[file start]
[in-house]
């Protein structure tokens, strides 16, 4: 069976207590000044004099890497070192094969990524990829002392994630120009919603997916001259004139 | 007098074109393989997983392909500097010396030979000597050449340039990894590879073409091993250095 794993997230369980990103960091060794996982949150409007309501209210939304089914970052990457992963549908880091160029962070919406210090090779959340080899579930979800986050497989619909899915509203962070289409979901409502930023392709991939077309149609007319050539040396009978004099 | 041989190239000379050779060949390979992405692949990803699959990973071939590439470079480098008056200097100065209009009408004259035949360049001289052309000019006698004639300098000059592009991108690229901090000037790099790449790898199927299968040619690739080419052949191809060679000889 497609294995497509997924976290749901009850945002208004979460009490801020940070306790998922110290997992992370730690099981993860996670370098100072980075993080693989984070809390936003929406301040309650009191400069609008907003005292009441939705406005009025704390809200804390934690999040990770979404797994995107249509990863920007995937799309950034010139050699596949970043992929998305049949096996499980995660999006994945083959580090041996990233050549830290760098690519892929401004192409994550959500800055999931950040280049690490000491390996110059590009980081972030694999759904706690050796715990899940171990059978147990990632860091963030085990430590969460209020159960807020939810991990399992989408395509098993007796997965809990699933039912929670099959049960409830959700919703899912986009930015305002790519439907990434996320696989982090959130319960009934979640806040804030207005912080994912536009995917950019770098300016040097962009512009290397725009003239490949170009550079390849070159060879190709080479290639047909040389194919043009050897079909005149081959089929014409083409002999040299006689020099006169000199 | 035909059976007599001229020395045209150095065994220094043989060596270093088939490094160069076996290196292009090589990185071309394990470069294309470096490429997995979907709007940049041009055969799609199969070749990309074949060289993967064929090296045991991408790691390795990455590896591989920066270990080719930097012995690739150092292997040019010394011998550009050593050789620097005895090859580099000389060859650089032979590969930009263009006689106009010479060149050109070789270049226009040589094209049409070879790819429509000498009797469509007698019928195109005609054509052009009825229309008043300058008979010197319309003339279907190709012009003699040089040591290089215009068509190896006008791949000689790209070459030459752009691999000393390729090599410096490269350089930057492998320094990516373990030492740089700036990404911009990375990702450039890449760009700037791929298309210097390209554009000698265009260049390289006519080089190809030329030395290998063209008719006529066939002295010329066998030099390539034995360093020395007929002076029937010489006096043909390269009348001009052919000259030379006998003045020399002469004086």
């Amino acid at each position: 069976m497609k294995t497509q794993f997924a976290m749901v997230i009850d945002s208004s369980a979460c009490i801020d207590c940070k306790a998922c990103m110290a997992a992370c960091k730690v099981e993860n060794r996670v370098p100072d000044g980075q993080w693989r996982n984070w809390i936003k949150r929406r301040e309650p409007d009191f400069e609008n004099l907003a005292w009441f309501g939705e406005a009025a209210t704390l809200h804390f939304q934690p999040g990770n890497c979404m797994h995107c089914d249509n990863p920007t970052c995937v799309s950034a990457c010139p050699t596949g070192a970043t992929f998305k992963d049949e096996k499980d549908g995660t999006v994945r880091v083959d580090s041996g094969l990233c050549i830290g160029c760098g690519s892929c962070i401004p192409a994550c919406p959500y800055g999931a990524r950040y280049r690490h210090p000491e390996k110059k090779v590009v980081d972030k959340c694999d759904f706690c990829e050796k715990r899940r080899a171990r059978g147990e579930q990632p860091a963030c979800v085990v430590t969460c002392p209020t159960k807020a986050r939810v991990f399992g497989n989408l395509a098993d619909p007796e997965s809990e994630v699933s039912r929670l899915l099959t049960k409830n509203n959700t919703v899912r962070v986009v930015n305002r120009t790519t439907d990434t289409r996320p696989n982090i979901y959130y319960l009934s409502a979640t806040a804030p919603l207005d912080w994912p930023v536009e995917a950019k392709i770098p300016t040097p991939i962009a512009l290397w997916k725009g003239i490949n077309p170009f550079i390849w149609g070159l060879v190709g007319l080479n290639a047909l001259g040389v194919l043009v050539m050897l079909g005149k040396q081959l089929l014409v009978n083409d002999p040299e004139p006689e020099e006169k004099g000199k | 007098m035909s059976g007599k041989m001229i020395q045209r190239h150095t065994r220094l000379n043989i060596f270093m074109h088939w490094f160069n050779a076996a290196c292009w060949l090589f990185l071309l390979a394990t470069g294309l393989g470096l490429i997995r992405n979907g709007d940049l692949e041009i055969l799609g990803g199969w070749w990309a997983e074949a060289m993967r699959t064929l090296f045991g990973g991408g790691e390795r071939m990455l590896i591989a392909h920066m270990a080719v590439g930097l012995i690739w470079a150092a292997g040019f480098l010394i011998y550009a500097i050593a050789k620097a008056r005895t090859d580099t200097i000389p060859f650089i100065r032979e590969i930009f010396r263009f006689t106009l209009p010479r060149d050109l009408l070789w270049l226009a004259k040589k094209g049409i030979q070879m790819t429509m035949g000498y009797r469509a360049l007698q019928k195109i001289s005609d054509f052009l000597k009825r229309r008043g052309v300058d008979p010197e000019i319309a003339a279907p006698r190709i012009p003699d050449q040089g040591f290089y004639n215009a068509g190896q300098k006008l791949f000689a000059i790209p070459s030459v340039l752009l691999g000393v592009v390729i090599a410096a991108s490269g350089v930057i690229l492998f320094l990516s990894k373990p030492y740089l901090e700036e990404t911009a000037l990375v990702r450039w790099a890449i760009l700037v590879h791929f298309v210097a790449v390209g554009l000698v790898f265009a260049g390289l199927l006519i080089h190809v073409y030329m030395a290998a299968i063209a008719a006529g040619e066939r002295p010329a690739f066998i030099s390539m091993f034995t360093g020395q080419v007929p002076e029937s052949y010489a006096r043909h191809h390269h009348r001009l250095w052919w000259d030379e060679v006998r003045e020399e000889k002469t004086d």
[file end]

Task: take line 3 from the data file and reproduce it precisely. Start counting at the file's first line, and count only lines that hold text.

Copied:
């Amino acid at each position: 069976m497609k294995t497509q794993f997924a976290m749901v997230i009850d945002s208004s369980a979460c009490i801020d207590c940070k306790a998922c990103m110290a997992a992370c960091k730690v099981e993860n060794r996670v370098p100072d000044g980075q993080w693989r996982n984070w809390i936003k949150r929406r301040e309650p409007d009191f400069e609008n004099l907003a005292w009441f309501g939705e406005a009025a209210t704390l809200h804390f939304q934690p999040g990770n890497c979404m797994h995107c089914d249509n990863p920007t970052c995937v799309s950034a990457c010139p050699t596949g070192a970043t992929f998305k992963d049949e096996k499980d549908g995660t999006v994945r880091v083959d580090s041996g094969l990233c050549i830290g160029c760098g690519s892929c962070i401004p192409a994550c919406p959500y800055g999931a990524r950040y280049r690490h210090p000491e390996k110059k090779v590009v980081d972030k959340c694999d759904f706690c990829e050796k715990r899940r080899a171990r059978g147990e579930q990632p860091a963030c979800v085990v430590t969460c002392p209020t159960k807020a986050r939810v991990f399992g497989n989408l395509a098993d619909p007796e997965s809990e994630v699933s039912r929670l899915l099959t049960k409830n509203n959700t919703v899912r962070v986009v930015n305002r120009t790519t439907d990434t289409r996320p696989n982090i979901y959130y319960l009934s409502a979640t806040a804030p919603l207005d912080w994912p930023v536009e995917a950019k392709i770098p300016t040097p991939i962009a512009l290397w997916k725009g003239i490949n077309p170009f550079i390849w149609g070159l060879v190709g007319l080479n290639a047909l001259g040389v194919l043009v050539m050897l079909g005149k040396q081959l089929l014409v009978n083409d002999p040299e004139p006689e020099e006169k004099g000199k | 007098m035909s059976g007599k041989m001229i020395q045209r190239h150095t065994r220094l000379n043989i060596f270093m074109h088939w490094f160069n050779a076996a290196c292009w060949l090589f990185l071309l390979a394990t470069g294309l393989g470096l490429i997995r992405n979907g709007d940049l692949e041009i055969l799609g990803g199969w070749w990309a997983e074949a060289m993967r699959t064929l090296f045991g990973g991408g790691e390795r071939m990455l590896i591989a392909h920066m270990a080719v590439g930097l012995i690739w470079a150092a292997g040019f480098l010394i011998y550009a500097i050593a050789k620097a008056r005895t090859d580099t200097i000389p060859f650089i100065r032979e590969i930009f010396r263009f006689t106009l209009p010479r060149d050109l009408l070789w270049l226009a004259k040589k094209g049409i030979q070879m790819t429509m035949g000498y009797r469509a360049l007698q019928k195109i001289s005609d054509f052009l000597k009825r229309r008043g052309v300058d008979p010197e000019i319309a003339a279907p006698r190709i012009p003699d050449q040089g040591f290089y004639n215009a068509g190896q300098k006008l791949f000689a000059i790209p070459s030459v340039l752009l691999g000393v592009v390729i090599a410096a991108s490269g350089v930057i690229l492998f320094l990516s990894k373990p030492y740089l901090e700036e990404t911009a000037l990375v990702r450039w790099a890449i760009l700037v590879h791929f298309v210097a790449v390209g554009l000698v790898f265009a260049g390289l199927l006519i080089h190809v073409y030329m030395a290998a299968i063209a008719a006529g040619e066939r002295p010329a690739f066998i030099s390539m091993f034995t360093g020395q080419v007929p002076e029937s052949y010489a006096r043909h191809h390269h009348r001009l250095w052919w000259d030379e060679v006998r003045e020399e000889k002469t004086d």